By Jennifer Heebner, Editor in Chief
Hundreds of people in East Africa, including some artisanal gemstone miners, have lost their lives in recent weeks due to flooding caused by weather phenomena (think El Niño). In Kenya alone, at least 136 individuals have perished according to Kenya’s Ministry of Interior.
More reports reveal that nonstop rains since October have affected 80 percent of counties across the nation.
Voi, the largest town in Taita-Taveta County in southern Kenya, which is also near mining regions, suffered human losses and material ones, and thousands were displaced. A trio of miners died after torrential rains swept through their Tsavorite mining site. These incidents occurred in the same county where the Bridges Tsavorite mines are located.
“The site is located near the village of Kamtonga, less than 30 minutes from our Scorpion Mine,” says owner Bruce Bridges, son of Campbell Bridges, who discovered Tsavorite in Northern Tanzania in 1967.
After the Tanzanian government nationalized their mines, his dad followed the vein into southern Kenya, and they have been mining there since 1970. [Campbell was murdered at one of his mines in 2009, and his son has since run the operation.]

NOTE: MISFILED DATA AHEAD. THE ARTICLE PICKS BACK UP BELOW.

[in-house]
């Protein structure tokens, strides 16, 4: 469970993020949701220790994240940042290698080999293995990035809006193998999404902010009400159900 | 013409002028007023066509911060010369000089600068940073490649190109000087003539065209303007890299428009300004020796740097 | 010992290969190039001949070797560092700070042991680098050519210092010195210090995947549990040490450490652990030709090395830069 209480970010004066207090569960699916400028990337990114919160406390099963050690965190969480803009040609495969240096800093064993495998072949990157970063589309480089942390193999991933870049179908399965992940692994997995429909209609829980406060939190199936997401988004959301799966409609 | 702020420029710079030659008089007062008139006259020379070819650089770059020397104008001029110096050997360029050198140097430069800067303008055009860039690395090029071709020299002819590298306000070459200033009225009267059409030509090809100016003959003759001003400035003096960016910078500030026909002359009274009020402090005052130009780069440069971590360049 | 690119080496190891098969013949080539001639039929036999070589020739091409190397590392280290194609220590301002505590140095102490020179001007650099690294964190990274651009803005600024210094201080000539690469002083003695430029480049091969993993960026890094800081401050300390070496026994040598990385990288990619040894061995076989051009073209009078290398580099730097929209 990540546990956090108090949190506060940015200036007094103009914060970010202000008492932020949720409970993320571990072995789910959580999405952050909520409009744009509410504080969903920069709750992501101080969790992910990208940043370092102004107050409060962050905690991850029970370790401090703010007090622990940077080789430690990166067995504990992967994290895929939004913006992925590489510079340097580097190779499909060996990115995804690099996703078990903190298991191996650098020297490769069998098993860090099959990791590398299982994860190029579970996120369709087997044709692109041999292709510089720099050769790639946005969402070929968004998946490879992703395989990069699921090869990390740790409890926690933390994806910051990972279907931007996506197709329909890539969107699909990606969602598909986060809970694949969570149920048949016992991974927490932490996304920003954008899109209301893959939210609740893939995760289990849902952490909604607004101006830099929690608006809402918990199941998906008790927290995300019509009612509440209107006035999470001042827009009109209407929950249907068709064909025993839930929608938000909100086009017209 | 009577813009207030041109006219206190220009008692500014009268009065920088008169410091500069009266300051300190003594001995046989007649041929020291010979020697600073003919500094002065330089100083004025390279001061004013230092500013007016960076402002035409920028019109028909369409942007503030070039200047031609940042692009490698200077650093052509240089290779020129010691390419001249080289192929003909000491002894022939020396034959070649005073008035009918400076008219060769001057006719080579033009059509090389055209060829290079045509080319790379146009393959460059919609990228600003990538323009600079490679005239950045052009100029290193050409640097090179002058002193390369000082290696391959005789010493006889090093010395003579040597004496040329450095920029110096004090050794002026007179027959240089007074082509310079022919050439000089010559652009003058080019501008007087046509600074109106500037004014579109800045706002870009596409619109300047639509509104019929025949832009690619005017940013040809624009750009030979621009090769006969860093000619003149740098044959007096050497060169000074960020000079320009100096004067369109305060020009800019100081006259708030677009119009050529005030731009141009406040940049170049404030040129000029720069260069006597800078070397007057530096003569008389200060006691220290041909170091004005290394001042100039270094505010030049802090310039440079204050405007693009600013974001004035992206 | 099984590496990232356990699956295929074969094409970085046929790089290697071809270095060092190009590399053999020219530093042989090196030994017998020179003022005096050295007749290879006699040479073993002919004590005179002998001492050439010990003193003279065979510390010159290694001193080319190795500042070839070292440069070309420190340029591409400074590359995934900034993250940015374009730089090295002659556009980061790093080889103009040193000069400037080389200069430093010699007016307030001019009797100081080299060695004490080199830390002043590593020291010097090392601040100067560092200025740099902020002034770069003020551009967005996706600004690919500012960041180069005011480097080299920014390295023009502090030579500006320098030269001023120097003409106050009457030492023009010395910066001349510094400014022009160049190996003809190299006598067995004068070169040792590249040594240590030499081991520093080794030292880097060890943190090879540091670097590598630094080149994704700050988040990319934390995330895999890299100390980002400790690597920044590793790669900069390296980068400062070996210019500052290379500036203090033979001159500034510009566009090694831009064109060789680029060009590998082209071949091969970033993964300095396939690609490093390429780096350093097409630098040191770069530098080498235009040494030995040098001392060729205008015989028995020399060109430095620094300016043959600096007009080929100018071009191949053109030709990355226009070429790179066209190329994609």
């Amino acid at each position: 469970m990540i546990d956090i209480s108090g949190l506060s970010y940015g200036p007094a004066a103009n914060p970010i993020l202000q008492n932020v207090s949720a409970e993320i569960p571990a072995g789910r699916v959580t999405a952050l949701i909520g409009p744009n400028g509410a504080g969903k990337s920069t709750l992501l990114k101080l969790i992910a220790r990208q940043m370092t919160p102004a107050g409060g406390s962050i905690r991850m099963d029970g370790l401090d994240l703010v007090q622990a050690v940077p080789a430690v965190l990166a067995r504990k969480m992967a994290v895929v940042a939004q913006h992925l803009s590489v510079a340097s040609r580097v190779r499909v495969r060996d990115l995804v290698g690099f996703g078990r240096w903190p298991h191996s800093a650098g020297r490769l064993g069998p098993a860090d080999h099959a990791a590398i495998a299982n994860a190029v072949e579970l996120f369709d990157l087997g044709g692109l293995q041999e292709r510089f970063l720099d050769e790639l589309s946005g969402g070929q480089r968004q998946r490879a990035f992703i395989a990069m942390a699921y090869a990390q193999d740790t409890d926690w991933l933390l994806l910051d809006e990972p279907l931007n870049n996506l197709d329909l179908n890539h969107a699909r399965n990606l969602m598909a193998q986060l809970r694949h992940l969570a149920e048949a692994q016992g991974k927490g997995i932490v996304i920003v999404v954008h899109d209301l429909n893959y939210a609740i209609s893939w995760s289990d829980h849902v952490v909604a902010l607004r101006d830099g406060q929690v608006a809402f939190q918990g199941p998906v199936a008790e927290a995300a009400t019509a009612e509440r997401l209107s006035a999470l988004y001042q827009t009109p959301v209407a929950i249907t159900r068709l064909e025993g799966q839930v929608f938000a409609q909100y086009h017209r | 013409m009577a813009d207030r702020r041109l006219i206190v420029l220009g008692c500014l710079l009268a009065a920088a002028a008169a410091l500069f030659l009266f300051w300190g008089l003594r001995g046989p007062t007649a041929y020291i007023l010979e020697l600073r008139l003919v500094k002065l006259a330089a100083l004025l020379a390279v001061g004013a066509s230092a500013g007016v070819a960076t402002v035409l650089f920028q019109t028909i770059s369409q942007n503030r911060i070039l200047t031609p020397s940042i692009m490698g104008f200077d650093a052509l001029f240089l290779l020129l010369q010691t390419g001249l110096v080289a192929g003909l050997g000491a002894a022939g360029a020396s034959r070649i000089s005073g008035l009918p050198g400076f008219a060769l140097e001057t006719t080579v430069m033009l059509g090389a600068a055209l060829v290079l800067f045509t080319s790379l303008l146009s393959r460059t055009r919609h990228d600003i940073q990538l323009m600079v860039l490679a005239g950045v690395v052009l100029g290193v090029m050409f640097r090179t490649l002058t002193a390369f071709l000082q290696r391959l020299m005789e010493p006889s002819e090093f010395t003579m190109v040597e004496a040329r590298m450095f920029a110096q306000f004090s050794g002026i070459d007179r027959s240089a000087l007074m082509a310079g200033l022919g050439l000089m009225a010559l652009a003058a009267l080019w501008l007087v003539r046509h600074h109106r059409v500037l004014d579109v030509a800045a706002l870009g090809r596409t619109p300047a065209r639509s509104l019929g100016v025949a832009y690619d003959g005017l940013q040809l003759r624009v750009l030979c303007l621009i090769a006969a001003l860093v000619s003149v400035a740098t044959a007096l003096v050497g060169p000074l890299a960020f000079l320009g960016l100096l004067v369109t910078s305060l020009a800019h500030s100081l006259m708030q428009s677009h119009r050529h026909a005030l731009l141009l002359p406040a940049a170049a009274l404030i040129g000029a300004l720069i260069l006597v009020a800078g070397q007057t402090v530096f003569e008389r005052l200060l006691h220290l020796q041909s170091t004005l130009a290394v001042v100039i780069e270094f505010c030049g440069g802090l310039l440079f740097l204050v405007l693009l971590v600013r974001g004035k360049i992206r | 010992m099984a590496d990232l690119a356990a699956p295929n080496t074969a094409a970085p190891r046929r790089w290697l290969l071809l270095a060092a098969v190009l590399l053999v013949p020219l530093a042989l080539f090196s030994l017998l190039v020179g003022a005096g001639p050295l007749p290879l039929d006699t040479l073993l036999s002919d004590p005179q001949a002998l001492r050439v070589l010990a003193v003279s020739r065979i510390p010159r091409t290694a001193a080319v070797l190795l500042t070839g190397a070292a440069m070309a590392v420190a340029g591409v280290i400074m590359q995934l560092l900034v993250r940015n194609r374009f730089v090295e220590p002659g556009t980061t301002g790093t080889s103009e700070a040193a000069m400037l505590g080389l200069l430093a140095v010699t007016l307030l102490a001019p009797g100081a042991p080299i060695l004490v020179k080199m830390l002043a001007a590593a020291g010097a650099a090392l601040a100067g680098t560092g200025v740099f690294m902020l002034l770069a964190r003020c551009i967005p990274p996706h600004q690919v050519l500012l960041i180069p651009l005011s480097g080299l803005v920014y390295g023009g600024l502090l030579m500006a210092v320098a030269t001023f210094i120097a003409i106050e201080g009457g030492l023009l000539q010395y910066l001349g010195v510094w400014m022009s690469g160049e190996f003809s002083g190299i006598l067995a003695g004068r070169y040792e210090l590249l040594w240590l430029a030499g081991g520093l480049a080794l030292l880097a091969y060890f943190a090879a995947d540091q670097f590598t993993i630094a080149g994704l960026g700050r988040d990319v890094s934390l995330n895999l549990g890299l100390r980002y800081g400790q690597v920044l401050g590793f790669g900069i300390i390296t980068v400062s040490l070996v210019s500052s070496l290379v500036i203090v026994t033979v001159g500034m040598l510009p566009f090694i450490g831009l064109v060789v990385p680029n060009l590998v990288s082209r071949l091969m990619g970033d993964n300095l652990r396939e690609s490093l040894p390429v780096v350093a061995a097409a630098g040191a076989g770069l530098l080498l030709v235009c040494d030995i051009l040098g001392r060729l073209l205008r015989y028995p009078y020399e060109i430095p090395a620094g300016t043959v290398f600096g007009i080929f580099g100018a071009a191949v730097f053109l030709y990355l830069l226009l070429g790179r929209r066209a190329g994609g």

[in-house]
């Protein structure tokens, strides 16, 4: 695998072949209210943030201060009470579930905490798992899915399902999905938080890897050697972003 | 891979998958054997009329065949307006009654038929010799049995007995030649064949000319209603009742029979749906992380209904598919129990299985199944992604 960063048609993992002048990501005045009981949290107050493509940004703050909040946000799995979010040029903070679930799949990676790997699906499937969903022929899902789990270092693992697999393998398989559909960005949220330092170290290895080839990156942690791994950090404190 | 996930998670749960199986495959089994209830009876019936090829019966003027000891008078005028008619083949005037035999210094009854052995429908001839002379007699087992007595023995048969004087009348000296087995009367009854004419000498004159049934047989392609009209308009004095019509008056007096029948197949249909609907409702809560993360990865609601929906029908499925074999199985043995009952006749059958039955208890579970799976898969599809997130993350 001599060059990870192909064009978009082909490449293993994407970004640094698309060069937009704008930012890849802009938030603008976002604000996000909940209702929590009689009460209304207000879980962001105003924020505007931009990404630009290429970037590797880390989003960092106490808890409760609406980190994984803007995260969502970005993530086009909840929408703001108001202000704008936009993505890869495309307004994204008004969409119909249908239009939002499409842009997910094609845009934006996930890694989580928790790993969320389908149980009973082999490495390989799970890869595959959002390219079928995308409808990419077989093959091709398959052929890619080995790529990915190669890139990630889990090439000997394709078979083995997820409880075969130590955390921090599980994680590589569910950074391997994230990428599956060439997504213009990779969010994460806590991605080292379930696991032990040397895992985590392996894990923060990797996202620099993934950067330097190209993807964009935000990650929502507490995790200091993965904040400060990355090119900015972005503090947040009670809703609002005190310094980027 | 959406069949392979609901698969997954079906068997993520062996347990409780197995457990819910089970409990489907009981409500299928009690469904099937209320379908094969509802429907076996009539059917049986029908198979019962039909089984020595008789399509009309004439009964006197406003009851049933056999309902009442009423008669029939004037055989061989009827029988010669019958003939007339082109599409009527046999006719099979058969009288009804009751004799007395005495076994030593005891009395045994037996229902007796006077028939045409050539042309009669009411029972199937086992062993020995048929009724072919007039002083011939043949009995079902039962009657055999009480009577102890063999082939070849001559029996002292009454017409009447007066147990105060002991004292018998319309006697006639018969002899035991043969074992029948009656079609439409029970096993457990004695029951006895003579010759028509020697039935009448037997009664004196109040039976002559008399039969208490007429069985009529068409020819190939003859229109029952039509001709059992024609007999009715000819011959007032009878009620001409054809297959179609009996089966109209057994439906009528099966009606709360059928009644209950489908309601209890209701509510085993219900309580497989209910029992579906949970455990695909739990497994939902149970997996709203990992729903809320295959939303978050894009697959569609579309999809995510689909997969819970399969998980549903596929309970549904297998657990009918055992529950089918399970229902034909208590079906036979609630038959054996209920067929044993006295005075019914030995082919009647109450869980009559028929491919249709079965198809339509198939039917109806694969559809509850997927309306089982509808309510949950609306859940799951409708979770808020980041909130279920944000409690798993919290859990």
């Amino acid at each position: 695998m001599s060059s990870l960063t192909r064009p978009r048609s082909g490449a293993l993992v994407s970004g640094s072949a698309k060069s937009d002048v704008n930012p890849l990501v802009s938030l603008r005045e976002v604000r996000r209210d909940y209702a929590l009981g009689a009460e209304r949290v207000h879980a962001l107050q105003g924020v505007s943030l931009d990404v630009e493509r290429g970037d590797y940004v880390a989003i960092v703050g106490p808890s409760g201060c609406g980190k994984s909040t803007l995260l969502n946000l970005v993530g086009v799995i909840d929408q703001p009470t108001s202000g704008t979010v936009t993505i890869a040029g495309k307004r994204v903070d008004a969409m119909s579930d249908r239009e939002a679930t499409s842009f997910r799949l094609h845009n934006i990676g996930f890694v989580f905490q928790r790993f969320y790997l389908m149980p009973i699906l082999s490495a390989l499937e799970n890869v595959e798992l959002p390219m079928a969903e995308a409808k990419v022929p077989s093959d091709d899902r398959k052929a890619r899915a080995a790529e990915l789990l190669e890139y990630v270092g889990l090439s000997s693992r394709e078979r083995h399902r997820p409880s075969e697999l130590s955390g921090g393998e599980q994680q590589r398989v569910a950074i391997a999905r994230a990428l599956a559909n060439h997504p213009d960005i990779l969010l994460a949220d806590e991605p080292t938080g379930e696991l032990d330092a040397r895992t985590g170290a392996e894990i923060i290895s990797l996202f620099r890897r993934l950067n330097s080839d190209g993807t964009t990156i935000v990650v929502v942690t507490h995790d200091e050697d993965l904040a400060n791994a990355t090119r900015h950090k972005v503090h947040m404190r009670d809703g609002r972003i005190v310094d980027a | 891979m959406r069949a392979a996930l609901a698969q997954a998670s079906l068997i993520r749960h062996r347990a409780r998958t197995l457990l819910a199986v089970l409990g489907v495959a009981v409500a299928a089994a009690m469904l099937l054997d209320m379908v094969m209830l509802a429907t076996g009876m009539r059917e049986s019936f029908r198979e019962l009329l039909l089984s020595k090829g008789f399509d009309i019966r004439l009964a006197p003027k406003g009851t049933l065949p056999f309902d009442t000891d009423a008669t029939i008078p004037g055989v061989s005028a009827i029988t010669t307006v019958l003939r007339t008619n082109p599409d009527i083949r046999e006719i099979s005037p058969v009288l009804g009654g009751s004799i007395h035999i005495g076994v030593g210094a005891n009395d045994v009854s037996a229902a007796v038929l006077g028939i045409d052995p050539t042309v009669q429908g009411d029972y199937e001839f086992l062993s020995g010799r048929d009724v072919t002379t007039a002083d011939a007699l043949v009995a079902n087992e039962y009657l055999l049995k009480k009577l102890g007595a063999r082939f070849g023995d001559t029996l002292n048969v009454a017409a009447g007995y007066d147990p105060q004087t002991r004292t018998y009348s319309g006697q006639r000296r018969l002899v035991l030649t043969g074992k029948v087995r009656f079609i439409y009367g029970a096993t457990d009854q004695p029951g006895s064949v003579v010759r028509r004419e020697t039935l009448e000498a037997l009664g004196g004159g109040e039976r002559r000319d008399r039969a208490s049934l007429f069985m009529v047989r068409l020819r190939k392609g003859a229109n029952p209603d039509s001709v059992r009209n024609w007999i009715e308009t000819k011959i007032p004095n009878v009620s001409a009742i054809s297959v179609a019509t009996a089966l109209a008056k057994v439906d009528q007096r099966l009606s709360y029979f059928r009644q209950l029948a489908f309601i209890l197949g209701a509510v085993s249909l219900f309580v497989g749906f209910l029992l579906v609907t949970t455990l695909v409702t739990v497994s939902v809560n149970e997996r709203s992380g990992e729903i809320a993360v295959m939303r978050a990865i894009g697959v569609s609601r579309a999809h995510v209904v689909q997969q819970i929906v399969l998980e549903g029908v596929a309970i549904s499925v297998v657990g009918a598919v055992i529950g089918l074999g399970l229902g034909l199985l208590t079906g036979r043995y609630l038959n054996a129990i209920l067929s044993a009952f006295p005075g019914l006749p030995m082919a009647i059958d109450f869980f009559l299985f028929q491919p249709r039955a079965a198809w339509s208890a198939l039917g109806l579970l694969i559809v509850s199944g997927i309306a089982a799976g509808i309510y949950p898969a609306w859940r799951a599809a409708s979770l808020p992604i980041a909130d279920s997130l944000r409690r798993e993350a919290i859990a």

On Monday, Nov. 27, the miners’ site was flooded, and by Tuesday word had gotten out. When Bridges heard about it, he instructed his Scorpion Mine manager, Joseph Mwangi, and other personnel to offer assistance. The Bridges’ team learned the names of the miners—Dominic Ndolo Maei and Pascal Mwanzia Maei (brothers) and Kyalo Mulwa—and that they slept in the mine overnight to protect their production from thieves. Heavy rains deluged the tunnels, submerging and trapping them underground.
“The mine is located at a valley and is mined Zurura style whereby there are many large and deep prospecting trenches and pits where alluvial soils have been extracted, leaving a network of tunnels underneath,” explains Mwangi.
This way of digging, common among artisanal miners, is fraught with safety issues like a lack of water-catchment systems. A maze of tunnels crisscross each other underground so when it rains and there’s no water containment system in place, the tunnels flood, creating mudslides and sludge that can only be removed by water pumps and exhausters.
On Tuesday, Nov. 28, employees from the Teita Sisal Estate, a large employer in the region, brought in a water pump to help on scene. On Wednesday, Nov. 29, the county government brought in an exhauster to pump out the sludge, eventually exhuming the bodies.
“Professionally run mines don’t have these issues,” says Bridges. “Artisanal mines can when they don’t implement water diversion measures. It’s a dangerous way of operating that revolves around the rainy seasons in East Africa. Right now—from November to December—is the short rainy season, but that doesn’t mean the rains aren’t strong. This is the sad reality of artisanal mines without proper safety measures in place.”
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